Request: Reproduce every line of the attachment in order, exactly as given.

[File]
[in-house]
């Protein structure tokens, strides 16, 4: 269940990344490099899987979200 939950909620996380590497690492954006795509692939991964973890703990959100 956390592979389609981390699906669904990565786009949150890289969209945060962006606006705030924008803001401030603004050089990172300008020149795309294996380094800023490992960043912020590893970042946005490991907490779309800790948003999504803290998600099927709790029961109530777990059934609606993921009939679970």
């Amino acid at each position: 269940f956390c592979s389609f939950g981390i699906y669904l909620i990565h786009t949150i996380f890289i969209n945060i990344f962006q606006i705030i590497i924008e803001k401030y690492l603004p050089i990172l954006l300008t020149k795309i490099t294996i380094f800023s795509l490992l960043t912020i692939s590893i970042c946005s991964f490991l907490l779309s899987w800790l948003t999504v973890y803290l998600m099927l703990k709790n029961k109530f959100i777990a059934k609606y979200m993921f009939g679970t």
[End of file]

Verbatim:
[in-house]
């Protein structure tokens, strides 16, 4: 269940990344490099899987979200 939950909620996380590497690492954006795509692939991964973890703990959100 956390592979389609981390699906669904990565786009949150890289969209945060962006606006705030924008803001401030603004050089990172300008020149795309294996380094800023490992960043912020590893970042946005490991907490779309800790948003999504803290998600099927709790029961109530777990059934609606993921009939679970």
């Amino acid at each position: 269940f956390c592979s389609f939950g981390i699906y669904l909620i990565h786009t949150i996380f890289i969209n945060i990344f962006q606006i705030i590497i924008e803001k401030y690492l603004p050089i990172l954006l300008t020149k795309i490099t294996i380094f800023s795509l490992l960043t912020i692939s590893i970042c946005s991964f490991l907490l779309s899987w800790l948003t999504v973890y803290l998600m099927l703990k709790n029961k109530f959100i777990a059934k609606y979200m993921f009939g679970t």